In 1983, an outbreak of BT was recorded in Rajasthan, in which Rambouillet and Merino breeds were found to be more susceptible than native breeds. The morbidity rate in Merino and Rambouillet was 33% and 24%, respectively. Sharma et al., (1985) conducted a systematic epidemiological study in the Central Sheep and Wool Research Institute (CSWRI), Rajasthan and reported a fatality rate of 15%.
An epidemiological study carried out in Central Sheep Breeding Farm (CSBF), Hisar, revealed mortality and case fatality rates of 13.3% and 31%, respectively in 1985, which increased to 16.7% and 43%, respectively in 1986. In 1987 and 1988 the mortality rate fell back to 7% (Mahajan et al., 1991).
A widespread outbreak of BT in the native sheep of Tamil Nadu occurred during November and mid- December 1989 (Mehrotra et al., 1991). A concurrent outbreak of BT and morbillivirus (PPRV) in sheep of Maharastra was reported by Mehrotra et al. (1996). The morbidity and mortality was observed among indigenous and exotic breeds of sheep and in all outbreaks distinct clinical disease was distinct.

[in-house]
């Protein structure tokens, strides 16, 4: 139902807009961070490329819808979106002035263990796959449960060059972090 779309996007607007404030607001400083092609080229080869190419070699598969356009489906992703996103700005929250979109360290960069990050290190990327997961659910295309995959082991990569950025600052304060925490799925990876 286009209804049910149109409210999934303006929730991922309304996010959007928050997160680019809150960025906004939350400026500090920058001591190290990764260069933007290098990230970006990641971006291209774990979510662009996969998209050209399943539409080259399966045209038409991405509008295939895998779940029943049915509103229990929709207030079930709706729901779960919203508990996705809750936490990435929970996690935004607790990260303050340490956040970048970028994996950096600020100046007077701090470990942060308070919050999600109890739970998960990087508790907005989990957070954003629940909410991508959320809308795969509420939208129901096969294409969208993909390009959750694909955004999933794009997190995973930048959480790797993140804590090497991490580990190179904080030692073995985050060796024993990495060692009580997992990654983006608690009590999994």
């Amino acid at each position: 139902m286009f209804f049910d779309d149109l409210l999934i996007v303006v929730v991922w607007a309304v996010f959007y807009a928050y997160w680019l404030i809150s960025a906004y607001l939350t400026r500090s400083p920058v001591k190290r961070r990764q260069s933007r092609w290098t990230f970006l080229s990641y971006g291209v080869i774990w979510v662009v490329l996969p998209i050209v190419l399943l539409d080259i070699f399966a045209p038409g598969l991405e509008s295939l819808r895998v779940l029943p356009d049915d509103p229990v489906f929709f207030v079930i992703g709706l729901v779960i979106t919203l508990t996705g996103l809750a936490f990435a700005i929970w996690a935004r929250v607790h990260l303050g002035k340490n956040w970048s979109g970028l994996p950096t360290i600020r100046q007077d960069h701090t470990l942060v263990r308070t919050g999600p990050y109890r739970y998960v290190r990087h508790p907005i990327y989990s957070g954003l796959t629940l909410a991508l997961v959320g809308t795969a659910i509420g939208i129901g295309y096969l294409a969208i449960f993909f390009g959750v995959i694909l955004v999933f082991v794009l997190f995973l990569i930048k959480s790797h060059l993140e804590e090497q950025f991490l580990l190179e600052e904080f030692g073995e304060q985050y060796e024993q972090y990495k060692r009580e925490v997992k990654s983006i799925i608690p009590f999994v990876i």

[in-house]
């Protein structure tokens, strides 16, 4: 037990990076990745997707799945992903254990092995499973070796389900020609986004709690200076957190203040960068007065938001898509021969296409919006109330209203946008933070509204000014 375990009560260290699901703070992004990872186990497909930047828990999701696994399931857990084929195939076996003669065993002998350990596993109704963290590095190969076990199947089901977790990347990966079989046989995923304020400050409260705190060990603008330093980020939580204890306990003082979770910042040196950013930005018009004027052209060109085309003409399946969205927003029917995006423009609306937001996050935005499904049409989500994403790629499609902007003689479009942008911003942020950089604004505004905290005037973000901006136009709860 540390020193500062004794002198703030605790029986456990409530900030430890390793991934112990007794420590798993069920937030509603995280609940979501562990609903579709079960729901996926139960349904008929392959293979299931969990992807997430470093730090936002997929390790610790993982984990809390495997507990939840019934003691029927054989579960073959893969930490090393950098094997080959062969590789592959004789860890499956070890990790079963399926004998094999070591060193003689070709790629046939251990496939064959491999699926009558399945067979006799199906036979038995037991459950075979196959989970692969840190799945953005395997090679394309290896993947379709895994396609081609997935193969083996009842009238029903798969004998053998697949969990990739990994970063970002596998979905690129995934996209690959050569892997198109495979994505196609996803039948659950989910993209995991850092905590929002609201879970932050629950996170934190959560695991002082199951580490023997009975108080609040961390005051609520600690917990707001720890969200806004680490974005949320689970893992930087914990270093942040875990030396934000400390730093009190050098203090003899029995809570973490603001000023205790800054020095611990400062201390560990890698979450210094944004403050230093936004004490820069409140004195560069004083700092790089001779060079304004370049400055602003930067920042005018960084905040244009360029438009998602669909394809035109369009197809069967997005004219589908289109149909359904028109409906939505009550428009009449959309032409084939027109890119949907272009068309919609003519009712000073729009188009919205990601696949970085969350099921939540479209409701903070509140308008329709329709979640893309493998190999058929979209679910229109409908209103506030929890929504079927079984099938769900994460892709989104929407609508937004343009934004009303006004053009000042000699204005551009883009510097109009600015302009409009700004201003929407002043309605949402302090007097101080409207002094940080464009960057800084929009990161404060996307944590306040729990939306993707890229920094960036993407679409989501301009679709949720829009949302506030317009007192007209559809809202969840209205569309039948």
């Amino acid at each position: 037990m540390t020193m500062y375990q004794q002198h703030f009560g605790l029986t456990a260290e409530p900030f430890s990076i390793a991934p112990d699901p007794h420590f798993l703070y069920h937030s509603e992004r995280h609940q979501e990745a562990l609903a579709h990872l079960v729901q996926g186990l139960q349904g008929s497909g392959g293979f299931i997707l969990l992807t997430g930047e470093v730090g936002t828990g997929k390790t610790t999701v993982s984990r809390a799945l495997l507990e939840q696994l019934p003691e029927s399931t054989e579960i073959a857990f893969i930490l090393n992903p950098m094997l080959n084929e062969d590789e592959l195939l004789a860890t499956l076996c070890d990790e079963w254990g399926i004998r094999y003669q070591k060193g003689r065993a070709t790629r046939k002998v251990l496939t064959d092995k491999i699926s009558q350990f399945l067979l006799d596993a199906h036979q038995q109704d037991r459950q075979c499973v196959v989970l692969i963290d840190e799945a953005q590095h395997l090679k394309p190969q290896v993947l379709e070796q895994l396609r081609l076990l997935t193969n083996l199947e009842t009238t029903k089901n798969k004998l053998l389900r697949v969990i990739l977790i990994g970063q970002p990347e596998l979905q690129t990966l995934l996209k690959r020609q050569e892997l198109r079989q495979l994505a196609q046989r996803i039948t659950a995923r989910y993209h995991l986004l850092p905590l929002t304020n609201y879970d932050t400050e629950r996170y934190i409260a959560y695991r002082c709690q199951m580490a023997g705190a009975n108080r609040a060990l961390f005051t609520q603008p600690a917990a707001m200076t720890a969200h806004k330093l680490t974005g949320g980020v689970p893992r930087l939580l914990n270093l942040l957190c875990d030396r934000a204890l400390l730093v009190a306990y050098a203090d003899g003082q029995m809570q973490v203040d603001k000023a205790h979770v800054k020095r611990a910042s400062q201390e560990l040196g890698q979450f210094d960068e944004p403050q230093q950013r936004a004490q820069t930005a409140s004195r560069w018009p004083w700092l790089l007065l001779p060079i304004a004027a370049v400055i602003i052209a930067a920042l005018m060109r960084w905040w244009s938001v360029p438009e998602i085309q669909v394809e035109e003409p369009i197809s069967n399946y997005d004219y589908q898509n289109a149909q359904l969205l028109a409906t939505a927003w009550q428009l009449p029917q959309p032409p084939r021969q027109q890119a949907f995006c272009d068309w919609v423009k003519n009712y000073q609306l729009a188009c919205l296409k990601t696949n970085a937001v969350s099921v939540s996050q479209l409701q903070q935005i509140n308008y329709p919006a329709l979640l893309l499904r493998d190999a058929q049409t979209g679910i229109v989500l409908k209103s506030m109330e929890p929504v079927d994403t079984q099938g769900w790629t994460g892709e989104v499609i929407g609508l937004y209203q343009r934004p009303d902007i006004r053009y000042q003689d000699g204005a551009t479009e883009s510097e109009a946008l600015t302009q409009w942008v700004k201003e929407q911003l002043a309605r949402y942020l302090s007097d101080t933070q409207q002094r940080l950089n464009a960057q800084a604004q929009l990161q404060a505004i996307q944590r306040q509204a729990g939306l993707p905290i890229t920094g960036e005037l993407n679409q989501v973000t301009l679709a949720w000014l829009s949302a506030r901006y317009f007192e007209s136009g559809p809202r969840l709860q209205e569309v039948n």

Kulkarni et al. (1992) also reported severe outbreaks of BT in native sheep in rural areas of Maharashtra, with overall morbidity, mortality and case fatality rates of 32%, 8% and 25%, respectively.
All of the southern Indian breeds of sheep were found to be susceptible to disease and developed clinical BT, although Saravanabava (1992) reported variations in susceptibility between breeds.